When a 19-year-old Nick Hakim got off the bus in Boston for his audition at the Berklee College of Music, he was fresh off a high school career in which he’d been held back a year and shuffled between three different high schools and various special education programs. He had trouble making it to class, let alone getting good grades — four other schools rejected him. But by the time he’d finish his rendition of Eugene McDaniels and Roberta Flack’s soul standard “Feel Like Makin’ Love” for Berklee’s faculty, his talent had proven undeniable. It’s clear to anyone who’s heard him sing — his voice at once aching and soulful, its dulcet tones belying a reserved strength. Even at his lowest moments, he’s always had that voice.
“I always knew that I could kind of sing, like a little bit,” Hakim admits. “Since I was in sixth grade, I liked to sing along with things. My mom told a bunch of girls at my school. She was like ‘Oh, Nico, he has a beautiful voice, he sings in the shower.’ I was like ‘Mom, what the fuck?’ I was just really secretive about it unless I was amongst my family.”
His acceptance into Berklee helped Hakim flip the script on his education. Instead of struggling with algebra, he was willfully discovering the mathematics of music. After years of being made to feel like something was wrong with him, he found a place where he would get to spend time doing the things he cared about most. “It reinstated to myself [the idea] that I was actually worth something,” he says. “It was the first time that I felt passionate about learning something.”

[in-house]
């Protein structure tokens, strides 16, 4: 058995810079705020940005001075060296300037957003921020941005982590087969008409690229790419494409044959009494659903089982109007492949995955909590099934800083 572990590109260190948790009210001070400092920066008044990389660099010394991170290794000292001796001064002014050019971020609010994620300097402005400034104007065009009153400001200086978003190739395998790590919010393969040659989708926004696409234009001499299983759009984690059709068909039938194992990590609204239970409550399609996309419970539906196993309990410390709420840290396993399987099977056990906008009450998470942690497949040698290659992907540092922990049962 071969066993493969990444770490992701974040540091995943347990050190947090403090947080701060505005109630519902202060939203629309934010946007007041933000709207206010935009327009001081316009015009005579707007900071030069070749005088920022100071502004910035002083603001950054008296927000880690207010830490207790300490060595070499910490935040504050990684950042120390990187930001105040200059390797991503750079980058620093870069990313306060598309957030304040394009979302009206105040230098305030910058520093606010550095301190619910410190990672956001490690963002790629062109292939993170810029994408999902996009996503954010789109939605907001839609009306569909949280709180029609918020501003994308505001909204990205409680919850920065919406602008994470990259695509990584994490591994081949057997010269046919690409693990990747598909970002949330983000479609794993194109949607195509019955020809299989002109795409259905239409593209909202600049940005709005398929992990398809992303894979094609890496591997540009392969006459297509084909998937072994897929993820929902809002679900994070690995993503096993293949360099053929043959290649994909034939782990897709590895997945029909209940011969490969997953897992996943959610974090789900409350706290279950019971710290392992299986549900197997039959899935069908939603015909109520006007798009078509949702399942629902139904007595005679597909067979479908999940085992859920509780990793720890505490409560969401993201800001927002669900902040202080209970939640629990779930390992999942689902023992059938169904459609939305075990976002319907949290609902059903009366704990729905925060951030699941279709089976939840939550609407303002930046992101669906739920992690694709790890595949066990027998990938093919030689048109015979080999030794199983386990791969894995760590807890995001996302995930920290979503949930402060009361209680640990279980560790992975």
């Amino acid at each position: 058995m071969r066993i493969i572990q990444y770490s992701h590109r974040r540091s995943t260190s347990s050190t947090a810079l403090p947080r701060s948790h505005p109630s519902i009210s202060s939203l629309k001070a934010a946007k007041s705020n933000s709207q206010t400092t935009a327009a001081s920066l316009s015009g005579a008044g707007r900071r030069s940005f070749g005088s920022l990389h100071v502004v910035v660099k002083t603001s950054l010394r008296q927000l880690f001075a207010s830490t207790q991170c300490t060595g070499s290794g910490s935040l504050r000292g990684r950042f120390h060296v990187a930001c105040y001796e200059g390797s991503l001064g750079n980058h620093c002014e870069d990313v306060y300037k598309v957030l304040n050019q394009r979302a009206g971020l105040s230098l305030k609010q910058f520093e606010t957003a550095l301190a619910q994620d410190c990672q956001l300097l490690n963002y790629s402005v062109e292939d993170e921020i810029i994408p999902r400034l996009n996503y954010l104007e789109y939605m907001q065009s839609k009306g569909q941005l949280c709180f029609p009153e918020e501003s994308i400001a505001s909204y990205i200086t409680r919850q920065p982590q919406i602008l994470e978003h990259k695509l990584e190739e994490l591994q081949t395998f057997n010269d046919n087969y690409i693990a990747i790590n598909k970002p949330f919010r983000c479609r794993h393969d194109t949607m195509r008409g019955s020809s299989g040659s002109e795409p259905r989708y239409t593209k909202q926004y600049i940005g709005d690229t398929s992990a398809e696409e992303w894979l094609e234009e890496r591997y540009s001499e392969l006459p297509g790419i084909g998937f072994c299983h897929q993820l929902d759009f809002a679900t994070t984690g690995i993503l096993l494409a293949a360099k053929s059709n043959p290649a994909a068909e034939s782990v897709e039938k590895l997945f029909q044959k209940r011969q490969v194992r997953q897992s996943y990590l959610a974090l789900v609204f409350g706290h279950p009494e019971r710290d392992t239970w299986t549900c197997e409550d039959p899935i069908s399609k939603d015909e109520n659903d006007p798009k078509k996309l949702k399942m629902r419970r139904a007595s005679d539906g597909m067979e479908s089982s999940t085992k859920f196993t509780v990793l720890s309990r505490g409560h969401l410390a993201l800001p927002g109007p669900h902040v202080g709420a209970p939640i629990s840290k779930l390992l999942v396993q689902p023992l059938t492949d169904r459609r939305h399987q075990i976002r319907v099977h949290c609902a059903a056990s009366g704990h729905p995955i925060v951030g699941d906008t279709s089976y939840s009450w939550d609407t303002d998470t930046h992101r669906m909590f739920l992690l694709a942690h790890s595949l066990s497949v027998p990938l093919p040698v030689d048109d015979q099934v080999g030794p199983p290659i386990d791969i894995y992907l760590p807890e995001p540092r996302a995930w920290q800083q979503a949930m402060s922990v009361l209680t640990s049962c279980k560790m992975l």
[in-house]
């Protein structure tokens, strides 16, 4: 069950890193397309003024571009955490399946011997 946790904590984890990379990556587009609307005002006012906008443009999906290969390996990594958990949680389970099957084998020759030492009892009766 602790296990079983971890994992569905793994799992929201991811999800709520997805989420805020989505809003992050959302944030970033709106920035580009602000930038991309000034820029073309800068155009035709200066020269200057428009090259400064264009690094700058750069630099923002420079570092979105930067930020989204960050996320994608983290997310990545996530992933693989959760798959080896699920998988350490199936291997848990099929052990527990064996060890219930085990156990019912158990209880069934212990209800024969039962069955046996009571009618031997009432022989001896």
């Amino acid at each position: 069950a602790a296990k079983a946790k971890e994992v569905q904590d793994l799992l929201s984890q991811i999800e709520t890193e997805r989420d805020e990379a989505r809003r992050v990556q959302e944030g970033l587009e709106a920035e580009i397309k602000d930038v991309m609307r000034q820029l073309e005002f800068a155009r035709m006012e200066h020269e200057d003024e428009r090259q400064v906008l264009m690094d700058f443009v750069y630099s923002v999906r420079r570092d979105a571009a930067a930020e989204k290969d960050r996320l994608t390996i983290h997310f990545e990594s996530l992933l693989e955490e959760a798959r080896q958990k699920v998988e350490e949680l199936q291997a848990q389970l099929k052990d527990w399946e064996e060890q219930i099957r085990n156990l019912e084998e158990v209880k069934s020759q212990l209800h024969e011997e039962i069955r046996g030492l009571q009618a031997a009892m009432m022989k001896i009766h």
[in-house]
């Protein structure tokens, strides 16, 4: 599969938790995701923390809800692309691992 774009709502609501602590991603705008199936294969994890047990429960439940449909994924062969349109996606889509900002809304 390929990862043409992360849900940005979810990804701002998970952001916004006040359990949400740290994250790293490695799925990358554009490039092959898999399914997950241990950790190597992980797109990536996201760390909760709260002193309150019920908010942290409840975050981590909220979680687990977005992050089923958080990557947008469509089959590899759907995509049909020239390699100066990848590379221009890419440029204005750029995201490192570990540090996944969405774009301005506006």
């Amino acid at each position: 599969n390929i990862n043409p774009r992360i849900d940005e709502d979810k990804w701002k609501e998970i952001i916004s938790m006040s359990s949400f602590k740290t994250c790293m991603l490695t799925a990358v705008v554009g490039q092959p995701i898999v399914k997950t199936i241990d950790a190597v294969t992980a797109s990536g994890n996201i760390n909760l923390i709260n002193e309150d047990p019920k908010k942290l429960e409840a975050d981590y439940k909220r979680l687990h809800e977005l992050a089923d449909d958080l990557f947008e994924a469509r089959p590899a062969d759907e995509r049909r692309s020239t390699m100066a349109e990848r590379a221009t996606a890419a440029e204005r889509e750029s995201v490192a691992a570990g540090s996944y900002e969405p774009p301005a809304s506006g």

That bus ride set in motion the sequence of events that led him here, at 26 years old, set to celebrate the release of his debut LP Green Twins, with a headlining set at Manhattan’s Bowery Ballroom. On stage, backed by a band of his friends, his brand of reverbed soul feels sparse, romantic, and deliberate. On a good pair of headphones, the nuance of his overdubs are revealed, the vocals layered in a fashion similar to the way Kevin Shields stacks My Bloody Valentine guitar tracks, verdant melodies washing out in swirls of echoes. It’s extremely intimate music written in solitude, and quite often, loneliness. But its creation would have been impossible without plenty of help, and the fact is not lost on Hakim; in fact, it seems to inform his worldview as a whole.
Neither of Hakim’s parents are professional musicians, but music has always been woven into his family’s social fabric. Born to Peruvian and Chilean immigrants in the Washington, D.C. metro area, some of his first memories are of his father hanging with his childhood friends from Callao, passing around a guitar and singing songs. “At family gatherings [there] were a bunch of guitars and percussion instruments, and everybody singing folk songs,” he recalls. “It was just a normal thing.” His parents exposed him to nueva canción, the South American folk tradition of protest that originated in his mother’s homeland of Chile, but also to Jimi Hendrix and Al Green; his younger brother, the raw energy of Bad Brains.
“I isolated myself from a lot of people. I wrote those records, and that was my way of coping with it.”
His time in high school was tough, but he was fortunate enough to have people that encouraged him. One such mentor, a multi-instrumentalist and music teacher named Alonzo Ferguson, would let him hang out and practice piano in his school’s music room, and used flash cards with chords and changes to teach him popular songs like Kanye West’s “Flashing Lights” or D’Angelo’s “One Mo’Gin.” He encouraged, but also just listened. That guidance helped inform Hakim’s own teaching and mentorship — he’s taught music since 2011, and volunteered with the Boys & Girls Club and at a juvenile detention center.